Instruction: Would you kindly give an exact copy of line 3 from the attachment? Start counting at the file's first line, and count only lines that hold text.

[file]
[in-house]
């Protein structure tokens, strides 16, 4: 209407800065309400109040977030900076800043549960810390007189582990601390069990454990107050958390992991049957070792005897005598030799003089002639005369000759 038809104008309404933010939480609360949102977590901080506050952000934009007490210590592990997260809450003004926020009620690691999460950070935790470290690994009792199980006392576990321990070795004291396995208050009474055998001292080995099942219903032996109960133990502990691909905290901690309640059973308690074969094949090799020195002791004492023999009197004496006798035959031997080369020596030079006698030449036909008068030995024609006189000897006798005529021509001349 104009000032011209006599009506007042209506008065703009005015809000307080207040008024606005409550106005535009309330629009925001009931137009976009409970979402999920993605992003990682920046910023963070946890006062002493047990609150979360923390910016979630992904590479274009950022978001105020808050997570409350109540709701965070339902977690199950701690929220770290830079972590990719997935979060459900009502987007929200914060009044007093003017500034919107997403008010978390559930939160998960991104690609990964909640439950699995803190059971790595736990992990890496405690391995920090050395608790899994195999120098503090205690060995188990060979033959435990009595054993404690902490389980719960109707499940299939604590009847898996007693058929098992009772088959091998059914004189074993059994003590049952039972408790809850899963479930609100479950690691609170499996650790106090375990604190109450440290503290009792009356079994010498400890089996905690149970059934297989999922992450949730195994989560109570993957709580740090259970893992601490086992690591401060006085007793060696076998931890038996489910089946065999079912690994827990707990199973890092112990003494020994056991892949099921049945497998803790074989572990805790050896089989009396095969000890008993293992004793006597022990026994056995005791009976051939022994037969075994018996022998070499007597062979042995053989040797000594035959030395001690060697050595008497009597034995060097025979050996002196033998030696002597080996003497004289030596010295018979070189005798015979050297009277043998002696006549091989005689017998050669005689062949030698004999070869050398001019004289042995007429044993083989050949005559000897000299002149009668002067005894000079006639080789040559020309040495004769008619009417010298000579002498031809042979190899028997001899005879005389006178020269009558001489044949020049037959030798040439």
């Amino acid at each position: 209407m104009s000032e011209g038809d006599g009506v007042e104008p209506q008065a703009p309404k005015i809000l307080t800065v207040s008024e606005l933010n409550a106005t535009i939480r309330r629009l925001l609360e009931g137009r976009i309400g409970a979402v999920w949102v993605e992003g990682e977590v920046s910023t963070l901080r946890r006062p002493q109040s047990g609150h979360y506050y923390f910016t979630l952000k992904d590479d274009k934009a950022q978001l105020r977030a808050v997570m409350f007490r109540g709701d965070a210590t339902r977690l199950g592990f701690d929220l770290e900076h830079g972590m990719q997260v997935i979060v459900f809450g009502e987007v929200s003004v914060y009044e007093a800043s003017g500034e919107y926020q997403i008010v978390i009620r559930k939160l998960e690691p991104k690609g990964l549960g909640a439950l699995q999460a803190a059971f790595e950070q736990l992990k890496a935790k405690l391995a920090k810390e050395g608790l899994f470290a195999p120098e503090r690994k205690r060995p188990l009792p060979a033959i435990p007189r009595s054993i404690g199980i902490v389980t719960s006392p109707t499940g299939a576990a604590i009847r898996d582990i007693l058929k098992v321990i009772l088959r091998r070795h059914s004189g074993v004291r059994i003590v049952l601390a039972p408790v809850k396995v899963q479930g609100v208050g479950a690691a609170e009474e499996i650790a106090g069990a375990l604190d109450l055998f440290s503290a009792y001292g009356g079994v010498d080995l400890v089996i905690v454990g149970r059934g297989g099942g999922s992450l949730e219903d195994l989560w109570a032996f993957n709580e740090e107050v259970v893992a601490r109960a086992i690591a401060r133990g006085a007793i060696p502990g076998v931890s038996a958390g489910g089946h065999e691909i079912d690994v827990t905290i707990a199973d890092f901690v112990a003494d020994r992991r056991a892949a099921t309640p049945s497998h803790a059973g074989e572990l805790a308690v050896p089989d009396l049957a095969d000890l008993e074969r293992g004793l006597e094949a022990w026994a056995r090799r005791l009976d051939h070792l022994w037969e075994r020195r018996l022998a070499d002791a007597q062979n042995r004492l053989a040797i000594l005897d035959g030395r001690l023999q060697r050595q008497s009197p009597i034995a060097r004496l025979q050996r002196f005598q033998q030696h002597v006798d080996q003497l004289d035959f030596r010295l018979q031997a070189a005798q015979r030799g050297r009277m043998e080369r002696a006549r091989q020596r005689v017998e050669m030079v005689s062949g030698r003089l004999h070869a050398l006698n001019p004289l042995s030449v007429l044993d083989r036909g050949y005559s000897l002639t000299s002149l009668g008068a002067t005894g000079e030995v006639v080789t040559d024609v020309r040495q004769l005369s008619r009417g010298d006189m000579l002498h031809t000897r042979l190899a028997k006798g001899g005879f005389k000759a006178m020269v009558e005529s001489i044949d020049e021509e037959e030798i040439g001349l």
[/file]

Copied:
């Amino acid at each position: 209407m104009s000032e011209g038809d006599g009506v007042e104008p209506q008065a703009p309404k005015i809000l307080t800065v207040s008024e606005l933010n409550a106005t535009i939480r309330r629009l925001l609360e009931g137009r976009i309400g409970a979402v999920w949102v993605e992003g990682e977590v920046s910023t963070l901080r946890r006062p002493q109040s047990g609150h979360y506050y923390f910016t979630l952000k992904d590479d274009k934009a950022q978001l105020r977030a808050v997570m409350f007490r109540g709701d965070a210590t339902r977690l199950g592990f701690d929220l770290e900076h830079g972590m990719q997260v997935i979060v459900f809450g009502e987007v929200s003004v914060y009044e007093a800043s003017g500034e919107y926020q997403i008010v978390i009620r559930k939160l998960e690691p991104k690609g990964l549960g909640a439950l699995q999460a803190a059971f790595e950070q736990l992990k890496a935790k405690l391995a920090k810390e050395g608790l899994f470290a195999p120098e503090r690994k205690r060995p188990l009792p060979a033959i435990p007189r009595s054993i404690g199980i902490v389980t719960s006392p109707t499940g299939a576990a604590i009847r898996d582990i007693l058929k098992v321990i009772l088959r091998r070795h059914s004189g074993v004291r059994i003590v049952l601390a039972p408790v809850k396995v899963q479930g609100v208050g479950a690691a609170e009474e499996i650790a106090g069990a375990l604190d109450l055998f440290s503290a009792y001292g009356g079994v010498d080995l400890v089996i905690v454990g149970r059934g297989g099942g999922s992450l949730e219903d195994l989560w109570a032996f993957n709580e740090e107050v259970v893992a601490r109960a086992i690591a401060r133990g006085a007793i060696p502990g076998v931890s038996a958390g489910g089946h065999e691909i079912d690994v827990t905290i707990a199973d890092f901690v112990a003494d020994r992991r056991a892949a099921t309640p049945s497998h803790a059973g074989e572990l805790a308690v050896p089989d009396l049957a095969d000890l008993e074969r293992g004793l006597e094949a022990w026994a056995r090799r005791l009976d051939h070792l022994w037969e075994r020195r018996l022998a070499d002791a007597q062979n042995r004492l053989a040797i000594l005897d035959g030395r001690l023999q060697r050595q008497s009197p009597i034995a060097r004496l025979q050996r002196f005598q033998q030696h002597v006798d080996q003497l004289d035959f030596r010295l018979q031997a070189a005798q015979r030799g050297r009277m043998e080369r002696a006549r091989q020596r005689v017998e050669m030079v005689s062949g030698r003089l004999h070869a050398l006698n001019p004289l042995s030449v007429l044993d083989r036909g050949y005559s000897l002639t000299s002149l009668g008068a002067t005894g000079e030995v006639v080789t040559d024609v020309r040495q004769l005369s008619r009417g010298d006189m000579l002498h031809t000897r042979l190899a028997k006798g001899g005879f005389k000759a006178m020269v009558e005529s001489i044949d020049e021509e037959e030798i040439g001349l």